"We’re trying to build something special. We’re trying to build a monster here, and we're trying to build a program for sustained success in the long haul.’’ Those were the words of head coach Chuck Pagano regarding the Indianapolis Colts' trade for running back Trent Richardson, via Sporting News.
Pagano's vision for the Colts has been very clear. After taking over head coaching responsibilities in 2012, he indicated what his intentions were for the team during an interview with Jeff Legwold of the Denver Post:
You watch the Steelers play, haven't you? I've always said this and I learned this from my dad growing up, you've got to run the football and you've got to stop the run to be successful, at any level. We want to be explosive, we want to be physical, we want to be tough, we want to dominate the line of scrimmage on both sides of the ball.
After the Colts' strong showing against the San Francisco 49ers on Sunday, Pagano's intentions look to have become a reality.
Even though Richardson did not have a stellar debut with the team, he allowed a physical mindset to take shape. Despite facing off against a stingy 49ers defense, the Colts were committed to the run on Sunday in a committee-style approach. Rushing a total of 39 times—for an impressive average of 4.6 yards per carry—Indianapolis was able to keep the dangerous Colin Kaepernick off the field and dominate time of possession to the tune of 36:25 to 23:35.
Not only did the Colts offense dominate time of possession, but it also fared better in total first downs (23 to 14), third-down efficiency (41.7 percent to 25 percent), total yards (336 to 254) and yards per play (5.0 to 4.8).
This offensive mentality finally took the pressure off second-year quarterback Andrew Luck. His statistical performance was nothing overly impressive—he completed 18 of 27 attempts for 164 yards and a passer rating of 82.9—but he delivered when it counted most. Luck passed for nine first downs and was not responsible for any costly turnovers.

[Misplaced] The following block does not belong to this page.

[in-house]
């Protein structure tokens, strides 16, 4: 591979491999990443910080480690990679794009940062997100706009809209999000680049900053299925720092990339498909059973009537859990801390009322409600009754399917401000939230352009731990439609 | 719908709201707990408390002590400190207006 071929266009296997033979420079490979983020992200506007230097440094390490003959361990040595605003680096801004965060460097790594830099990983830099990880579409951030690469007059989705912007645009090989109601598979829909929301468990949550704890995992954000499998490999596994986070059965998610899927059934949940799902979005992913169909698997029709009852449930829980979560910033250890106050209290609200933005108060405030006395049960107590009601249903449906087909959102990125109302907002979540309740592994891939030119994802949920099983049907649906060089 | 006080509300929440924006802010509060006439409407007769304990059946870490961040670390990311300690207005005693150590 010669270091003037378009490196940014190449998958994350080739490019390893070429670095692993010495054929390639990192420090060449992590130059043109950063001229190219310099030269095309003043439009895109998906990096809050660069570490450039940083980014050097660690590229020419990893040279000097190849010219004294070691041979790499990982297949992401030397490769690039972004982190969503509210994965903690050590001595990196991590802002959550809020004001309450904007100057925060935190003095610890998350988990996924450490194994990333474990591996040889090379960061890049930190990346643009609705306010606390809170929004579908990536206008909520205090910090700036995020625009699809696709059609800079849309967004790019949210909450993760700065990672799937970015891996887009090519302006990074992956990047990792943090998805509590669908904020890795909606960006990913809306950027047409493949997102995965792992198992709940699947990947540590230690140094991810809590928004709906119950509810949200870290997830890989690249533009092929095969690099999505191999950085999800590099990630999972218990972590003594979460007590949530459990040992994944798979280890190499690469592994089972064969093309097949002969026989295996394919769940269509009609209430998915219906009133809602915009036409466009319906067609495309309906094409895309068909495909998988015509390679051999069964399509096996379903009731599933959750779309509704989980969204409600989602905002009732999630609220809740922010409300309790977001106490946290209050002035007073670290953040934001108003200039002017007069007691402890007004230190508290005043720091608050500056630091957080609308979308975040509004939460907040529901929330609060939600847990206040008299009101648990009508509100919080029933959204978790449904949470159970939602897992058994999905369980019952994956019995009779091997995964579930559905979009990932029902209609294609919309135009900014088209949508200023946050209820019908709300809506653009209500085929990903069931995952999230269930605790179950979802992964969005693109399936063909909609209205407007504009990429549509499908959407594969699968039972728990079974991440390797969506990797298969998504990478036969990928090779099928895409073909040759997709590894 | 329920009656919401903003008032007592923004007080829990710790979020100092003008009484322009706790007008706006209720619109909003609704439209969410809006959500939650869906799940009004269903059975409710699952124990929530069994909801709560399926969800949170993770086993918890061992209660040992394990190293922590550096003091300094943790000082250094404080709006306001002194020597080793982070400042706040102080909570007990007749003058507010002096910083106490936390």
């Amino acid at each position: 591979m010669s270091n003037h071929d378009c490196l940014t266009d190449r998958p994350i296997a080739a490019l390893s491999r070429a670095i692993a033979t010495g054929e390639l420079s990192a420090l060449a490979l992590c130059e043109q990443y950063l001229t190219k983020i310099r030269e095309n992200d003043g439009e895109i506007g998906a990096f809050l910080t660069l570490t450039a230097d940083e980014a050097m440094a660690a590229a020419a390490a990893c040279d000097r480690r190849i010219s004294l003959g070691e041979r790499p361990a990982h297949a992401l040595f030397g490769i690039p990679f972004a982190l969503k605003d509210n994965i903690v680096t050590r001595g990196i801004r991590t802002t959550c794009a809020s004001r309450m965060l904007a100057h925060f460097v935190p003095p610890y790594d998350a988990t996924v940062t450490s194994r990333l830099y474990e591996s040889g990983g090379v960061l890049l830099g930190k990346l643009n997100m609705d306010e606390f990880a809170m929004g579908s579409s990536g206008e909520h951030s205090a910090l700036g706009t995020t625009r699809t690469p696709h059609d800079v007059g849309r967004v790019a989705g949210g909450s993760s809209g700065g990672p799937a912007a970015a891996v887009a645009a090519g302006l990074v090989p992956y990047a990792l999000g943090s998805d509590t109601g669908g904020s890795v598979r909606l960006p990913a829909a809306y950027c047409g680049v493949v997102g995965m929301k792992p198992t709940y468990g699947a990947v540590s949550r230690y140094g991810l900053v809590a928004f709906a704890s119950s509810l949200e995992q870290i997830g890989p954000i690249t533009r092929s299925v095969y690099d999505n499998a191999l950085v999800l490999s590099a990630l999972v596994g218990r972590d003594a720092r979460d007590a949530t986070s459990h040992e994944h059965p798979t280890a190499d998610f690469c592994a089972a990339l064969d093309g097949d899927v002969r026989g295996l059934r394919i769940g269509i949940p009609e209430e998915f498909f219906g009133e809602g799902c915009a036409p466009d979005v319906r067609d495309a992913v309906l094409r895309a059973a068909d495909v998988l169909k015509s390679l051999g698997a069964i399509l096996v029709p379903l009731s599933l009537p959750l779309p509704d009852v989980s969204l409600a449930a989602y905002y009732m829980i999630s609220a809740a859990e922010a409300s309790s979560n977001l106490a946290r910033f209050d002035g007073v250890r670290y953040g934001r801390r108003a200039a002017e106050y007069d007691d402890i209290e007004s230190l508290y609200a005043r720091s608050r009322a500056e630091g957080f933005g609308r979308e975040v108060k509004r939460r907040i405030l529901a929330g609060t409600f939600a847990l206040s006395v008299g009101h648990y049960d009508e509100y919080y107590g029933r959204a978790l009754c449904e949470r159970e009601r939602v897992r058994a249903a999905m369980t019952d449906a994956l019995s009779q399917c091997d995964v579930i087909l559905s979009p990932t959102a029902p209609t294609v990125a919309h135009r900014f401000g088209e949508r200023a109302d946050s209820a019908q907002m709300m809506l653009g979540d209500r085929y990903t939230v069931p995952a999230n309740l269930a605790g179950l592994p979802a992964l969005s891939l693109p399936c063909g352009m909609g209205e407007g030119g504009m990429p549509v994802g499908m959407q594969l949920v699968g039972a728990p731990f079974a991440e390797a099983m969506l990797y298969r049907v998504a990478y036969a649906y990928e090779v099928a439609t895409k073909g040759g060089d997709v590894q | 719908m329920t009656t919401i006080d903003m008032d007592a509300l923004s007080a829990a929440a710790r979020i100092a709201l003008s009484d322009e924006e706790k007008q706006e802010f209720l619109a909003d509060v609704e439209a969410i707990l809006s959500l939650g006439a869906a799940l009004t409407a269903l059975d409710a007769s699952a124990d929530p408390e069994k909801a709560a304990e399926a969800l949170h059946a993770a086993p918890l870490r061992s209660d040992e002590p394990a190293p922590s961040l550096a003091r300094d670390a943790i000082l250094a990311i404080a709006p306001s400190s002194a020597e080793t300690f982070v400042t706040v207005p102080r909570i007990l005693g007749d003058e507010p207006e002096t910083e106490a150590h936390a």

Luck did rush four times for 24 yards; however, this time it was not out of necessity. A physical, balanced offense allowed Luck to pick apart the San Francisco defense as he saw fit. One such example was a perfectly executed six-yard touchdown run by the quarterback.
With the offensive line dominating at the point of attack, running back Ahmad Bradshaw was having his way with the defense. Once the 49ers focused on shutting down the interior of the line near the goal line, Luck ran a perfectly executed naked bootleg for the touchdown.
This kind of offensive balance creates versatility.
Physicality and winning in the trenches are the best ingredients for success to a young quarterback. The Colts simply dominated in these regards—not only on the offensive side of the ball, but on defense as well.
The Indianapolis defense as a whole deserves an enormous amount of credit for Sunday's win. Linebackers Jerrell Freeman and Robert Mathis led an impressive, physical effort to completely shut down a dangerous 49ers offense.
The Colts defense dominated on the line and frequented the 49ers backfield. It sacked Kaepernick three times and pressured him often, forcing errant throws that led to six passes defensed, including one interception. Completing less than 50 percent of his passes, Kaepernick finished 13-of-27 for 150 yards and one interception—good for a passer rating of 49.9. The versatile quarterback was also held to just 20 rushing yards on seven carries, a 2.9 yard-per-carry average.
Aside from a 91-yard, first-quarter scoring drive by the 49ers that mostly featured the run, the Colts remained stout in that phase of the game. During that drive, the 49ers racked up 78 rushing yards; however, they finished the game with just 115, totaling 37 yards on the ground over the rest of the game.
The lack of sustained drives by the 49ers is a testament to the effectiveness of the Colts defense.
This amount of physicality has been unheralded in Indianapolis in years past, as the Colts were known as a finesse team. However, the win over the 49ers on Sunday is a huge statement from Pagano that these are not the Colts of old.
Via the Associated Press, Pagano said of his team's victory on Sunday, "It's one of those games you look back on down the road and say, 'This was a signature win, maybe one that helped you to do great things, that helped you accomplish the program you built.'"
For Pagano, this signature win sets the tone for the physicality he has brought to Indianapolis.
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